After reading the ~145 pages of the Freeh Report, I sat back for a second… I was exhausted, disheartened, frustrated, sad, and a million more emotions. What was most glaring to me was not the biggest names. Not Paterno. Not Spanier. Not Schultz or Curley. Joe is no longer with us and is a small portion of the Report. Spanier, Schultz and Curley seem, at least to me, to have perjured themselves, and will have to face those damning accusations in a court of law, where jail time is a very real possibility. What stuck out to me was how many people at some point in time had an opportunity to step in, to make waves, to potentially stop Sandusky – and did not. Spanier, Schultz and Curley will have to continue to answer questions. I think it’s just as important to ask the others involved some tough questions too.
Richard Anderson (page 40)
The former coach was one of “several staff members and football coaches [who] regularly observed Sandusky showering with young boys in the Lasch Building.” No one was suspicious of this behavior. Now, I suppose we can come up with some situations where that could be fairly innocent; however, it seems like the consensus is that this conduct is inappropriate. What were these staff members and coaches thinking? Why did they never say anything?
Alycia Chambers (pages 42-44)
The licensed State College Psychologist had been working with one of the young boys Sandusky showered with before the incident in question. She was told by the mother of the young boy that Sandusky had showered with her son. Correctly, Chambers told the mother she was not overreacting and to make a report to the authorities, which the mother did, calling the University PD and reporting the incident to Detective Schreffler. “Chambers made a report to the Pennsylvania child abuse line and also consulted with colleagues.” They agreed that the behavior was similar to a pedophile’s. Her report did not make it to Caseworker Lauro’s desk; however, and this is the last she is mentioned in the Freeh Report. Did she follow up? Did she ever wonder what happened to Sandusky, who was believed to have pedophile tendencies?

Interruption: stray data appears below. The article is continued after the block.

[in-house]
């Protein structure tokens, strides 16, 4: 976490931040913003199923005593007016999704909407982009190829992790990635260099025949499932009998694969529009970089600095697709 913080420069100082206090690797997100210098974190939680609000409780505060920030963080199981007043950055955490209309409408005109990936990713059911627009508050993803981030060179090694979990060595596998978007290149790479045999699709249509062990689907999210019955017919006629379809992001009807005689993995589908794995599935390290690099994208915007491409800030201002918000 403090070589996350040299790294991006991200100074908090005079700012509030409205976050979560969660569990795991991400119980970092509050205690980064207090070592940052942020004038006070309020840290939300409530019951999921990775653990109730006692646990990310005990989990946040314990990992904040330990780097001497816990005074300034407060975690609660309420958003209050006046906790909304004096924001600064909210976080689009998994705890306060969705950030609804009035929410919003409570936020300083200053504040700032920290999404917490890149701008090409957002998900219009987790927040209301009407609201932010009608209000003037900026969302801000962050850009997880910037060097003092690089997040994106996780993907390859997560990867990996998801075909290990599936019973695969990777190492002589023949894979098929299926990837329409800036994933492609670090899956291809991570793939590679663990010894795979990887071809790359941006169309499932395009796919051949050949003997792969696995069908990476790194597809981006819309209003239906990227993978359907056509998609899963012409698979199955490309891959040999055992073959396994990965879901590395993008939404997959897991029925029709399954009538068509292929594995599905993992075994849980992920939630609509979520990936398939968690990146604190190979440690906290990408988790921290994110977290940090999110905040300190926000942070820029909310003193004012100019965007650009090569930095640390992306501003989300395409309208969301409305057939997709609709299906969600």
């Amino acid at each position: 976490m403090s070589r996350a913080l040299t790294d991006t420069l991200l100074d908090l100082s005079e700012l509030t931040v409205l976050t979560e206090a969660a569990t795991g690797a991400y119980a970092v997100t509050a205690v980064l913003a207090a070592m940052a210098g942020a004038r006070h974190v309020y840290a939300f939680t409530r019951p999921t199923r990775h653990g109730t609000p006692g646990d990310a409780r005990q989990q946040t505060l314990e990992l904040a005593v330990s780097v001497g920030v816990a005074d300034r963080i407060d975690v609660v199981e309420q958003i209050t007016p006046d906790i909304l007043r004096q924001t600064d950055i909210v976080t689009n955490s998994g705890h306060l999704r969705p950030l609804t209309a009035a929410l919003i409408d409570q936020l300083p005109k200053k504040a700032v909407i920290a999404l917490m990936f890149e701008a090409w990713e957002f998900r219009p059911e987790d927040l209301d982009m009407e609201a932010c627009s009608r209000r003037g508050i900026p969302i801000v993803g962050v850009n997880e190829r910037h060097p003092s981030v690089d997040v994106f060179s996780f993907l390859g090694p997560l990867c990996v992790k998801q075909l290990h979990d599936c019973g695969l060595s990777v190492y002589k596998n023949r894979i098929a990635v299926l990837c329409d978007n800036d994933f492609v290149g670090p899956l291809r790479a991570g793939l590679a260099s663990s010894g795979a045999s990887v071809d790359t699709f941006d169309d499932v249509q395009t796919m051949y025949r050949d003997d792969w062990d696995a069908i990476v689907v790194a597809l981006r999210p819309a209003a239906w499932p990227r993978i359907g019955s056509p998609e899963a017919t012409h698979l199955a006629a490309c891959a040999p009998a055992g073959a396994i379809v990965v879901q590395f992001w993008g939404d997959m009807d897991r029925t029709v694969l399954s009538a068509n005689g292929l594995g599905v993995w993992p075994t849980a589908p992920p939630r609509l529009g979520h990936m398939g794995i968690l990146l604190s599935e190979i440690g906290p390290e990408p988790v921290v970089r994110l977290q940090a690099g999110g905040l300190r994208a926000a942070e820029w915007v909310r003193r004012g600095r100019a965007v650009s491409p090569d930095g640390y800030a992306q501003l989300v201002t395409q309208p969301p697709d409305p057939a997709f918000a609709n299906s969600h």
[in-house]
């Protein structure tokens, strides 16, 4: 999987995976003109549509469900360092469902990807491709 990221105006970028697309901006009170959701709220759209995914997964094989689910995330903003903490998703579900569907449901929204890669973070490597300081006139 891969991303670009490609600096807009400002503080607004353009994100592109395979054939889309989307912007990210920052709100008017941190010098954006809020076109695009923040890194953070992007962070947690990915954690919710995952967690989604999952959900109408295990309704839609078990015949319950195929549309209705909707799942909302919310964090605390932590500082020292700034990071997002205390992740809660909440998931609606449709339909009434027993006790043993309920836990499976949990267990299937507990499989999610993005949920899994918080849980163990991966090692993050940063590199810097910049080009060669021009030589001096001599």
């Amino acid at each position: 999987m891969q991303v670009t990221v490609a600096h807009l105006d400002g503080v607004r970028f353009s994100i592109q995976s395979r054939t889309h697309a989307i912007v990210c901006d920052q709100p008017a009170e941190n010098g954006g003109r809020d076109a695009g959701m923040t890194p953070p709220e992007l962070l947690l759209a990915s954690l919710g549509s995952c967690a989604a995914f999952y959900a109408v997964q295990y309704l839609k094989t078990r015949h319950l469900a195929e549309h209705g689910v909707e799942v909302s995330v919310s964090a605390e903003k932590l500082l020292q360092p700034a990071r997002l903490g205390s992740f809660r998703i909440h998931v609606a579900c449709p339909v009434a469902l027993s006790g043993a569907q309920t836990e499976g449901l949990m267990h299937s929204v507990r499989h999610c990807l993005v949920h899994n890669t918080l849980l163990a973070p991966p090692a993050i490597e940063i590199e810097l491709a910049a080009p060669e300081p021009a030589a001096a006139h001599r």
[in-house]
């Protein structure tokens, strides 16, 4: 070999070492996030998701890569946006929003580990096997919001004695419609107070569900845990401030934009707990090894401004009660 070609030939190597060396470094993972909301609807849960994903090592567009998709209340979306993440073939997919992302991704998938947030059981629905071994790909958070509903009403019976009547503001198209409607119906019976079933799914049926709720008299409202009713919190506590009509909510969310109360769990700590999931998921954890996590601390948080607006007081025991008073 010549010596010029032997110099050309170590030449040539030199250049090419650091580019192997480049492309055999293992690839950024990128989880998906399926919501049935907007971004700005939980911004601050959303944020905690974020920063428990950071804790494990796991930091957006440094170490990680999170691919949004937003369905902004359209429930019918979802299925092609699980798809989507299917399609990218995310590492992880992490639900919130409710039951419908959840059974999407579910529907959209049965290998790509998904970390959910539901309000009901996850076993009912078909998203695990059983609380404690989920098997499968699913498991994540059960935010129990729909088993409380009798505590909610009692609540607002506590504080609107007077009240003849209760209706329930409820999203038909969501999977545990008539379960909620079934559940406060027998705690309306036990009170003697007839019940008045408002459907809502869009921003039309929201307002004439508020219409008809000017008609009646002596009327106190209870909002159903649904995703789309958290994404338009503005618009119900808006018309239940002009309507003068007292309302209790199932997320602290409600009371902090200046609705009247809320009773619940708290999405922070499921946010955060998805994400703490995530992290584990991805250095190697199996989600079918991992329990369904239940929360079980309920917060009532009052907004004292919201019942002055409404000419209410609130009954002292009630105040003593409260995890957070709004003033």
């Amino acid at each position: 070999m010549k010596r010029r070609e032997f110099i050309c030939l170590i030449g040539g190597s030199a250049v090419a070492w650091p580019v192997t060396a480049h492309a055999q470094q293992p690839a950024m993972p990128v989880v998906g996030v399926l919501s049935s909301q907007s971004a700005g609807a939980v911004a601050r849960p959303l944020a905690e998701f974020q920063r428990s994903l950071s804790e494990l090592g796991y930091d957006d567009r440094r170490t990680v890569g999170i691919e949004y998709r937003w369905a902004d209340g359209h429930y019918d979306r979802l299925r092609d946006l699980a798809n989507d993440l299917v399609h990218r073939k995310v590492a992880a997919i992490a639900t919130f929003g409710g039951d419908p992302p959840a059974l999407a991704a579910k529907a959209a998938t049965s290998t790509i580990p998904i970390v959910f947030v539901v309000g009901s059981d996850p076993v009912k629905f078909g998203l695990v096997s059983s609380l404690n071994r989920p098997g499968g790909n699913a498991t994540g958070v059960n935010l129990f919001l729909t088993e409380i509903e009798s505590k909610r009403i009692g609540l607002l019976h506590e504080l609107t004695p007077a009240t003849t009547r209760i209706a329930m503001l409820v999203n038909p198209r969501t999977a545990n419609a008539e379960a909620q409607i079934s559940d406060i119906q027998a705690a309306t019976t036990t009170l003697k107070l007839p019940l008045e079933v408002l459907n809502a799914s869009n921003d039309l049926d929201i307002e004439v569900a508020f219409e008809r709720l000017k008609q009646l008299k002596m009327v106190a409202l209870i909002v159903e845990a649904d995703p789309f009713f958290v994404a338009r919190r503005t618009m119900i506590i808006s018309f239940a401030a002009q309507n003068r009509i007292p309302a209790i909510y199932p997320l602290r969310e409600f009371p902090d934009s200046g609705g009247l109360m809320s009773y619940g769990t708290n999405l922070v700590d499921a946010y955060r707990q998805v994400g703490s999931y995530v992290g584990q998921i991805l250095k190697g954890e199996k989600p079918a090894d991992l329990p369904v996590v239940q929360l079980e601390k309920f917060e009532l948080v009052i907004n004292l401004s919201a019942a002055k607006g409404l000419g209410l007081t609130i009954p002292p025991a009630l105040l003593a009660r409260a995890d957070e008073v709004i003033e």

Ron Schreffler (pages 42-46)
The Detective interviewed the 11-year-old boy after his mother called authorities. In his interview he was told there was another child, 10 years old, who had showered with Sandusky on other occasions. He was also present when a police officer hid inside the boy’s home as Sandusky and the boy’s mother spoke. This happened a second time, though it is not clear if Schreffler was a part of the second hidden operation. Schreffler ultimately spoke with Sandusky at the football complex, accompanied with Caseworker Lauro, where Sandusky admitted to showering with young boys, but agreed he would not continue to. Why didn’t Schreffer investigate further? Was going through the trouble of hiding in the boy’s home, and hearing that Sandusky did, in fact, shower with young boys not warrant more effort?
John Miller (pages 43-44)
A caseworker with the Center County Children and Youth Services (CYS), Miller received contact from Detective Schreffer about Sandusky and the allegations from the young boy. There were several conflicts, including CYS’s various contacts with the Second Mile, and the case was given over to the Department of Public Welfare (DPW). How much information did Detective Schreffer tell Miller? Would Miller have been in a position, either at that moment or when Sandusky had not been prosecuted, to take action? While the Freeh Report indicates that Miller was removed from his responsibility in lue of the DPW, it is just another person who may have known intimate details of accusations against Sandusky.